Monday, March 17, 2008

The Purpose of Public Schooling

“A primary purpose of the educational system is to train school children in good citizenship, patriotism and loyalty to the state and the nation as a means of protecting the public welfare.”

Justice H. Walter Croskey, in the opinion holding that California parents do not have the right to home school their children.

The term "fascist" has been overused, and in any case I know nothing about Croskey's views on economics. But I find it extraordinary that he would be willing to explicitly argue that public schools exist largely to indoctrinate children in views the government approves of, with or without the consent of their parents.

I came across the quote in a webbed essay on the decision. It reminded me of an old academic article by John Lott in which he conjectured that the reason schooling was so widely provided by governments was as a way of reducing the cost of controlling their populations, and offered some statistical evidence in support. One version of the paper is available online.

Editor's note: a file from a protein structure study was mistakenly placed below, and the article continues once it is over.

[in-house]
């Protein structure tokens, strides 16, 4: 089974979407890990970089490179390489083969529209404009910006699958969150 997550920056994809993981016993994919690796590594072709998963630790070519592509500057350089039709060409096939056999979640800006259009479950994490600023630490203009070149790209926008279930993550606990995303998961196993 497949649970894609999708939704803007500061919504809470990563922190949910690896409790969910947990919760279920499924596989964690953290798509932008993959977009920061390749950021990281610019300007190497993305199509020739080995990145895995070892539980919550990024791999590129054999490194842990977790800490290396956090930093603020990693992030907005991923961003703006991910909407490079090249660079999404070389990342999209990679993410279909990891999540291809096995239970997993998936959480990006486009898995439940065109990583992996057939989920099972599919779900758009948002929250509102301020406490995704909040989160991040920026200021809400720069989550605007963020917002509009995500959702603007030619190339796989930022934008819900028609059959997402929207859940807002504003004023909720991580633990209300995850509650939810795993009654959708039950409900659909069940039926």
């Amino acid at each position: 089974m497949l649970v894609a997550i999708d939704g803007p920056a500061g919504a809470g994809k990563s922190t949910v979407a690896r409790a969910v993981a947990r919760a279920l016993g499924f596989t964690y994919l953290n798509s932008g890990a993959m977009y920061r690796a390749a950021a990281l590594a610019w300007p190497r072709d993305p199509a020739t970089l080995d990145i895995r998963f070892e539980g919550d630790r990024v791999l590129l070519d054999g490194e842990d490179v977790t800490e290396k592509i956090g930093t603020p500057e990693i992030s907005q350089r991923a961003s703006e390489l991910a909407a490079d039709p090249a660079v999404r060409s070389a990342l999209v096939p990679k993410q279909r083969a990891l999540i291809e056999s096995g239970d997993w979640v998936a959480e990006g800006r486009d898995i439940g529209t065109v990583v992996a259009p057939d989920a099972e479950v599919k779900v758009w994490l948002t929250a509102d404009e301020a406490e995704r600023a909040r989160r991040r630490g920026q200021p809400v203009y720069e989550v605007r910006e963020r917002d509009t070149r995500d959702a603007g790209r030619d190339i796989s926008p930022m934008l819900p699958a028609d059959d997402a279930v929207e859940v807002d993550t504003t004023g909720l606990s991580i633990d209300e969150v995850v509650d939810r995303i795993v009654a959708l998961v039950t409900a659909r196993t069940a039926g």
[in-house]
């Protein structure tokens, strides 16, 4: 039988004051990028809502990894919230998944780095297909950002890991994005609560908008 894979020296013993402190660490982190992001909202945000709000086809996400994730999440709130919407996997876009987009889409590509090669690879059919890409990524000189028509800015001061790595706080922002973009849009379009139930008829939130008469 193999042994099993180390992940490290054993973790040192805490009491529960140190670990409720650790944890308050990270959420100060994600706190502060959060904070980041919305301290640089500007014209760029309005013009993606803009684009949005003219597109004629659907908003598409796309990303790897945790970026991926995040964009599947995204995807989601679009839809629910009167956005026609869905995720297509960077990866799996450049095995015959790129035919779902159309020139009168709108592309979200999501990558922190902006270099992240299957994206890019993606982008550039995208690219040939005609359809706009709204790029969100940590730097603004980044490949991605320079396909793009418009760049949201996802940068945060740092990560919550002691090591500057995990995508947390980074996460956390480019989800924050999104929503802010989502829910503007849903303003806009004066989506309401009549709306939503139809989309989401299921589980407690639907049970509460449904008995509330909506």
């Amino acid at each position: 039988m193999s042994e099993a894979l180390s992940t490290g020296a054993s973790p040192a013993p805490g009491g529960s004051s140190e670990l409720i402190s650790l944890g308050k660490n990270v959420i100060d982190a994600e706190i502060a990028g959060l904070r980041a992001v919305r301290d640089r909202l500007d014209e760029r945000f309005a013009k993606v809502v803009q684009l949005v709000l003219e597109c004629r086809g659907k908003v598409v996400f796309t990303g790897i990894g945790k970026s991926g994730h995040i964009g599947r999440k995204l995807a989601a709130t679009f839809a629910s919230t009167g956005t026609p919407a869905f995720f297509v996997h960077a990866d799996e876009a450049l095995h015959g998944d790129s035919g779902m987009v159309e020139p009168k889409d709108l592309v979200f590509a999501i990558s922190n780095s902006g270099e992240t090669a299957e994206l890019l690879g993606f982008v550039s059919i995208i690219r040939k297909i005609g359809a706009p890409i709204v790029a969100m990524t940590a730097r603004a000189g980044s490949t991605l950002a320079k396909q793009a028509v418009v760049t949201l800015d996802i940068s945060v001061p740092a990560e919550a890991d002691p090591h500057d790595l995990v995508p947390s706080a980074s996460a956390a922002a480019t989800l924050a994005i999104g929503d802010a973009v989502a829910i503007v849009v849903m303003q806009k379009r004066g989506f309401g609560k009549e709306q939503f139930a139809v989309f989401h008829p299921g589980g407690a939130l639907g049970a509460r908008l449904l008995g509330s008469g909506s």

23 Comments:

At 10:32 AM, March 17, 2008, Blogger Joe Bingham said...

I hate to keep bringing up Steven Landsburg here, but he put it well in Fair Play. Iirc, something like "There is only one reason for the government to run the schools, and that is so it can control what is taught," in the context of explaining why the government wouldn't choose a voucher system by default.

 
At 10:53 AM, March 17, 2008, Blogger Joe Bingham said...